When a gallery exhibited some of Melissa’s and my photographs, we were asked to supply accompanying material—so we put together this simple little book. We are working photographers, and we seldom get a chance to stop and ponder our work. But for this little book, we did. I printed 2 x 3 foot sheets of thumbnails, which we cut out and left on a counter for weeks. Melissa periodically rearranged them into diptychs and so did I… our only motive was to have pleasant pairings. Sometimes the pairing hinged simply on a gesture, a similar embrace, an emotion, color, or whatever just felt right visually. Other times the pairing worked as opposites—as in the yin and yang of life. When we reflect on this visual language, it isn’t so surprising that connections are made across cultures. But what was startling was seeing that these connections exist across species as well. [Read more…]
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Olson and Farlow photographs in the Carnegie Museum’s exhibitiion: “Digital to Daguerreotype“.
Olson&Farlow have a photo exhibit “The World at Our Door” from September 23 to January 5th at the Silver Eye Gallery.
Kamchatka Salmon” published in August 2009 edition of National Geographic Magazine.
Camel Beauty Pageant” published in August 2009 National Geographic Magazine.
Here’s a video of Melissa’s Wild Horses story.
Photographer and New Media Producer Rob Finch brought Melissa’s images to life integrating her still images with sound and an interview with Melissa.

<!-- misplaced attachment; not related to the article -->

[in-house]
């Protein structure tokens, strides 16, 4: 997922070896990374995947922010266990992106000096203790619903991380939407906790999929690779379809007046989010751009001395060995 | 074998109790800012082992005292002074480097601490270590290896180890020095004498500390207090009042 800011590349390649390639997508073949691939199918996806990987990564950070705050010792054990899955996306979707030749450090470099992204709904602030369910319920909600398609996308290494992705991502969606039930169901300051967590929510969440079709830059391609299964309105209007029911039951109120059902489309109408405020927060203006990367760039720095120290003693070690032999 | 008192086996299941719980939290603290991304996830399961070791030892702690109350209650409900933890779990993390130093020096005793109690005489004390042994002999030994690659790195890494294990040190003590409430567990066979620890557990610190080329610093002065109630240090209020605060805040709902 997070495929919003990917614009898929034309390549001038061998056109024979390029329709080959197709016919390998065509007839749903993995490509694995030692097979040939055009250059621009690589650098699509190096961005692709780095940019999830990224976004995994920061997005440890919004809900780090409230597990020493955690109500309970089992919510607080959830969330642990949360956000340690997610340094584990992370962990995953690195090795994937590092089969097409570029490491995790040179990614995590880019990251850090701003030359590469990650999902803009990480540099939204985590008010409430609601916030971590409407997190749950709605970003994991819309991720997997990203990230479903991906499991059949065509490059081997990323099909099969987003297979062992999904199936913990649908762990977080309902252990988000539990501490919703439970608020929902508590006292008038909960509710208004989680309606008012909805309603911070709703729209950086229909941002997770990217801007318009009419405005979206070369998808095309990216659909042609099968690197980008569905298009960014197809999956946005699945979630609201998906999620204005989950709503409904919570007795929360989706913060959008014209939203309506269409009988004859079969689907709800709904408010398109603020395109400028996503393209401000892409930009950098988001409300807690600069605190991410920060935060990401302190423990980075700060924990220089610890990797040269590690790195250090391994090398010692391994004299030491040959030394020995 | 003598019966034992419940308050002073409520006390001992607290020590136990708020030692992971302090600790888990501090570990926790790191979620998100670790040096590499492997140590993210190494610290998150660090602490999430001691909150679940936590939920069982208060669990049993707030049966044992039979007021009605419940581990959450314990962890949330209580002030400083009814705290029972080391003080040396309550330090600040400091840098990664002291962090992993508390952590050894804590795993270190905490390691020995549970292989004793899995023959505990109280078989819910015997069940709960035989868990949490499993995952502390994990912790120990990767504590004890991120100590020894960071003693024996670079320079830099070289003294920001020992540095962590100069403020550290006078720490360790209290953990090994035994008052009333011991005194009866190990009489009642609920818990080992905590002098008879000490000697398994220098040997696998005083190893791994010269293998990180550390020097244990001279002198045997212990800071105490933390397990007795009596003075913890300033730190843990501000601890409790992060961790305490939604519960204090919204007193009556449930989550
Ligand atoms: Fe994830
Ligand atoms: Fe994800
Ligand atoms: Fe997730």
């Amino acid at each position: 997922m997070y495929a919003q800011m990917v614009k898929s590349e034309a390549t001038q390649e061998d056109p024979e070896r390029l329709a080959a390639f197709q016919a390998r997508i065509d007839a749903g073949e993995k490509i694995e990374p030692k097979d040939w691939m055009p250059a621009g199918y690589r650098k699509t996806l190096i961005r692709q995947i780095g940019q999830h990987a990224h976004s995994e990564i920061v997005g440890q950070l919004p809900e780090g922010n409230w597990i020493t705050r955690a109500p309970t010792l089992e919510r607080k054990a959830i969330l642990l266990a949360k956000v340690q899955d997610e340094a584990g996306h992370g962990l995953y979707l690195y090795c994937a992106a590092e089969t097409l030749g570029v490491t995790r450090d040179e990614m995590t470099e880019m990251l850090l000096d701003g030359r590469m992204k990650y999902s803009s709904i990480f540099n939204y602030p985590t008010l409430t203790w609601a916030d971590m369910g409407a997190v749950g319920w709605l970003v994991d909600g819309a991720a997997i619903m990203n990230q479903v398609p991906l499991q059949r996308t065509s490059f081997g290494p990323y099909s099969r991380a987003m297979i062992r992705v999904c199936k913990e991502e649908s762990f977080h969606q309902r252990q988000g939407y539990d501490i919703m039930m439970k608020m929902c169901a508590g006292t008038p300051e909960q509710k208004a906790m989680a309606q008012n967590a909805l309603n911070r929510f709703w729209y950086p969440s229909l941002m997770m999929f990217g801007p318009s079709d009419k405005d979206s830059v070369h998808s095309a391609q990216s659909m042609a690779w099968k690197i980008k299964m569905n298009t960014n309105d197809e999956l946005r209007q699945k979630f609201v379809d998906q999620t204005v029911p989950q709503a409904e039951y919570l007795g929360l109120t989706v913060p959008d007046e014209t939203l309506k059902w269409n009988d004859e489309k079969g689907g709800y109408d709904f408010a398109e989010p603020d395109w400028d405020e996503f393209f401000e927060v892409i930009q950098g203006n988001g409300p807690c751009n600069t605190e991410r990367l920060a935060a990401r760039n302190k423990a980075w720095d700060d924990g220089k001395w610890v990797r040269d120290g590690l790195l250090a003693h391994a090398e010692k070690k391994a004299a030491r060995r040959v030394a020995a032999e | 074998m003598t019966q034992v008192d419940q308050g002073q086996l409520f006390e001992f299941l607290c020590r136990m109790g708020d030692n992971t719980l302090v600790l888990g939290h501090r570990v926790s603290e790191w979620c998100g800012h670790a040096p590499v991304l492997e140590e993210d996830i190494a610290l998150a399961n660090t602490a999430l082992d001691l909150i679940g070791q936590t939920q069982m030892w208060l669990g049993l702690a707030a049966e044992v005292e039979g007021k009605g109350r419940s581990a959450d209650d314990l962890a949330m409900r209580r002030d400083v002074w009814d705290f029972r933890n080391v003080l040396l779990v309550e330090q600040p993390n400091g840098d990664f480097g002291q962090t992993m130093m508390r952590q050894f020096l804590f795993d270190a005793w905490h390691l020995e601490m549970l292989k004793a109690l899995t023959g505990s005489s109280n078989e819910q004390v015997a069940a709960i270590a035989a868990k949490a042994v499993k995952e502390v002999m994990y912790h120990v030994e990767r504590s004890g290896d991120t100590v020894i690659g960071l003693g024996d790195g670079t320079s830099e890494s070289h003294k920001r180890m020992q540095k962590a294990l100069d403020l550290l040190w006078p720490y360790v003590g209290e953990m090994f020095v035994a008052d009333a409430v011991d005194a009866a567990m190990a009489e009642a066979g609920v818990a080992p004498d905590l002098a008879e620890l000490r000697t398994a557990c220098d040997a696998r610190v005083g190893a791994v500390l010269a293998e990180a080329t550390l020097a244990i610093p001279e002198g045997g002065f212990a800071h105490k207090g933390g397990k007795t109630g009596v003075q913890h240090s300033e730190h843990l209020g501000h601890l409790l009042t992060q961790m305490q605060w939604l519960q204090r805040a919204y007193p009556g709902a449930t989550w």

Promo for HSBC
Toyota Advertising Photography | 2009 Land Cruiser Campaign 3rd Row Seat
Camel Beauty Contest, Empty Quarter
Kite Camera Easter Island
Naked Bike Ride in Portland Oregon
ThinkTank Asks About a Photograph
One Little Hammer by Blue Chalk Media, Rob Finch and Jamie Francis
“Wild at Heart”
These are pages from National Geographic Magazine…View Our Publications
Random Journal Excerpt From a Remote Location
taxi in Tbilisi
We go to Vakthang Lichelli’s office. He’s just brought back some gold discs that give credence to a theory that the Jason and the Argonauts' voyage was actually ten centuries earlier than previously thought. The colonizing Greeks actually showed up here in the 16th century BC. I’ve set up a small studio in my hotel room and we’re carrying these gold discs—clues to the beginnings of trade routes and civilization—in matchboxes by taxicab across Tbilisi so I can photograph them.
This links to our Photoshelter site. There are also individual links to PS in our galleries.Choose from over 5,000 images
Tray 1 – Kamchatka Salmon
There are a few too many brown bears at the end of the tray, but otherwise this is …View Kamchatka Salmon
Tray 2 – Wild Lands of the WestGo to gallery
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